- INT INST ANTICANCER RESEARCH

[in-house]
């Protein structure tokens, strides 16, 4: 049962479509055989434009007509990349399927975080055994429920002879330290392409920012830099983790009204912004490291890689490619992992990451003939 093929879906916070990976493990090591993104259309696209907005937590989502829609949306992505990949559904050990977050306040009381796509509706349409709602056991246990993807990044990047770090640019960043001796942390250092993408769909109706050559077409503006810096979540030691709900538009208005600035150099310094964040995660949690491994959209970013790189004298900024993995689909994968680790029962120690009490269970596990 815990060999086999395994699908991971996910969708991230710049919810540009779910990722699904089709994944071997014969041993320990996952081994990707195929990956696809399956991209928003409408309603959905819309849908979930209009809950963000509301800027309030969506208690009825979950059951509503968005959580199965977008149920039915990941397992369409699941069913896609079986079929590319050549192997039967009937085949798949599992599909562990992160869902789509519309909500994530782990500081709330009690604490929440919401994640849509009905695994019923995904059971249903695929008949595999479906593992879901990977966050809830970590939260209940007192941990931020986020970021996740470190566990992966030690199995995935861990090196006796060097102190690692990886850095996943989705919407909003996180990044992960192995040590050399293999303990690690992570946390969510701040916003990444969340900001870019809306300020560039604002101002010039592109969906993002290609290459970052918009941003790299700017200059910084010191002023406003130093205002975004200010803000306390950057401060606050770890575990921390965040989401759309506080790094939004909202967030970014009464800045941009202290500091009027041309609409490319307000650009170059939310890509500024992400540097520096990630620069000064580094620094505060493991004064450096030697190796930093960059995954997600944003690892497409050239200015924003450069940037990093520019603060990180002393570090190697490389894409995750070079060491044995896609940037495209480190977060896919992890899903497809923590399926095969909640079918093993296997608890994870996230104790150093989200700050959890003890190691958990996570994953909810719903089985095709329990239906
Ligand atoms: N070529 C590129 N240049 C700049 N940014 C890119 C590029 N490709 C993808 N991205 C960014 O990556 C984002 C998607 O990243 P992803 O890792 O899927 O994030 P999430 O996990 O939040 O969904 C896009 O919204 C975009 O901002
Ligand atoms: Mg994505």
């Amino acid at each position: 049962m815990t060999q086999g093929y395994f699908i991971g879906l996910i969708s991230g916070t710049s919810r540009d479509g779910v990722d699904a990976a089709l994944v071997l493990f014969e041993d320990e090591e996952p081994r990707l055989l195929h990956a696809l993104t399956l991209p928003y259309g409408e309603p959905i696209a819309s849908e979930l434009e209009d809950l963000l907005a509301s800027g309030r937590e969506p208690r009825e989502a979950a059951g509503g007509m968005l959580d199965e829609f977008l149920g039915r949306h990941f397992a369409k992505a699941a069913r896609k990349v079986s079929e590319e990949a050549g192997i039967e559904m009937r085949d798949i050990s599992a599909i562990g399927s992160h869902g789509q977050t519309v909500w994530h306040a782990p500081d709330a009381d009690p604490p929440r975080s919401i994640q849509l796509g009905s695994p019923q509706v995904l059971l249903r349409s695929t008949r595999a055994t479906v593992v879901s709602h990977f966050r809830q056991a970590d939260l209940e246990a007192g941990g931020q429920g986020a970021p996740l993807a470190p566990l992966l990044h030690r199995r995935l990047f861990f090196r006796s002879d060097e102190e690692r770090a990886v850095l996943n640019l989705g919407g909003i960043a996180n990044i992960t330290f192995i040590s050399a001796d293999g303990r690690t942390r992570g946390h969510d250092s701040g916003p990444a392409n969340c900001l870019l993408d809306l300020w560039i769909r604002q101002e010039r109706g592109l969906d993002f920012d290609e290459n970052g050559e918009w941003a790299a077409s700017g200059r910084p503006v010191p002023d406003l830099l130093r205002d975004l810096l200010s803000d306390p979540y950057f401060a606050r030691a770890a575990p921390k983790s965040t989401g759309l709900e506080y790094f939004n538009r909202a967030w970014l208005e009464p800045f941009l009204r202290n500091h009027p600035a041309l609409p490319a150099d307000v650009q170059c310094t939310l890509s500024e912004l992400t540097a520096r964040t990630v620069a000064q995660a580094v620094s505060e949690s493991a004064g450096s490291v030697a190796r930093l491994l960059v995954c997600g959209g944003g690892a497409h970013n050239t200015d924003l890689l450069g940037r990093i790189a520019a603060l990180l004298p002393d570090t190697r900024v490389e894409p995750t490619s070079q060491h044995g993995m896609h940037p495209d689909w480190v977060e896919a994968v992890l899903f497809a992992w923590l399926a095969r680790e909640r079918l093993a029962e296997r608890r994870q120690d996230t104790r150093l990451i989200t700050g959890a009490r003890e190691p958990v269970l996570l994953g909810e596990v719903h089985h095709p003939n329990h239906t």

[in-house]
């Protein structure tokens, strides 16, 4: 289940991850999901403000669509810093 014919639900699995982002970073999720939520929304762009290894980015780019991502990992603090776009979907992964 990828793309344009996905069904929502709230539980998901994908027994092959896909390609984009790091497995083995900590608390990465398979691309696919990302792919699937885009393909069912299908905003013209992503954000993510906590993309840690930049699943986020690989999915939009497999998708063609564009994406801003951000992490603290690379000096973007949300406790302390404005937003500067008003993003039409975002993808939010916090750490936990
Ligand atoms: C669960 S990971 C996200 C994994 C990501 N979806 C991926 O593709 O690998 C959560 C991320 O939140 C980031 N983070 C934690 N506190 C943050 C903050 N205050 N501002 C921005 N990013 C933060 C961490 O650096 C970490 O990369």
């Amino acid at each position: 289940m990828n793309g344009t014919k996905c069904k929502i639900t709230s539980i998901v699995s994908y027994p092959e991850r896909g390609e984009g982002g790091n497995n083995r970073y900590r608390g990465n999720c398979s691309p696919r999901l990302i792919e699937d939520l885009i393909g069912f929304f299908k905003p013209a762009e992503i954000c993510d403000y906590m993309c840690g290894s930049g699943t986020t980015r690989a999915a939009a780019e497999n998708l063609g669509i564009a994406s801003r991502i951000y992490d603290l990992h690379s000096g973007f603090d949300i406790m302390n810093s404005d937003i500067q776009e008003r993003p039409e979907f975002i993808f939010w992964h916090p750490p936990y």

Background/Aim: Senescence marker protein30/gluconolactonase knockout mice (SMP-30/GNL-KO) are a very useful model for clarifying the involvement of vitamin C (VC) in aging-related diseases. In this study, the effects of VC deficiency on skin and hair growth were investigated using SMP-30/GNL-KO mice by RNA sequencing. Materials and Methods: SMP-30/GNL-KO mice were given water containing 1.5 g/l VC until up to 8 weeks after birth to maintain a VC concentration in their organs and plasma equivalent to that in wild-type mice. The mice were then divided into two groups: a VC(+) group, where VC was administered, and a VC(-) group, where VC was not administered. Skin samples were collected at 4 and 8 weeks after the treatment. RNA was extracted from each skin sample, followed by cDNA synthesis and RNA-seq. In addition, hair growth was compared between the VC(-) and VC(+) groups after shaving. Skin samples were collected from the shaved area for histological examination by hematoxylin & eosin (HE) staining. Results: RNA-seq revealed that there were 1,736 (FDR< 0.001) differentially expressed genes in the VC(-) and VC(+) groups. From the functional analysis of the differentially expressed genes in the VC(-) and VC(+) groups, predicted functionalities including cell death and cytotoxicity increased in the VC(+) group. Furthermore, it was predicted that the difference in hair growth between the VC(-) and VC(+) groups was caused by the expression of genes including keratin-related genes and the Sonic hedgehog gene. It was confirmed that hair growth was significantly promoted; hair growth from hair papilla cells was also confirmed by HE staining of the shaved backs of SMP-30/GNL-KO mice in the VC(+) group. Conclusion: RNA-seq of the skin from VCdeficient mice showed the effects of VC deficiency on the expression of genes involved in cell growth and the hair cycle. Visual inspection suggested that changes in the expression of the genes are involved in delaying hair growth in the VC(-) group. Further research on the relationship among VC deficiency, the hair cycle, and skin cell growth may contribute to research on hair restoration and skin aging.
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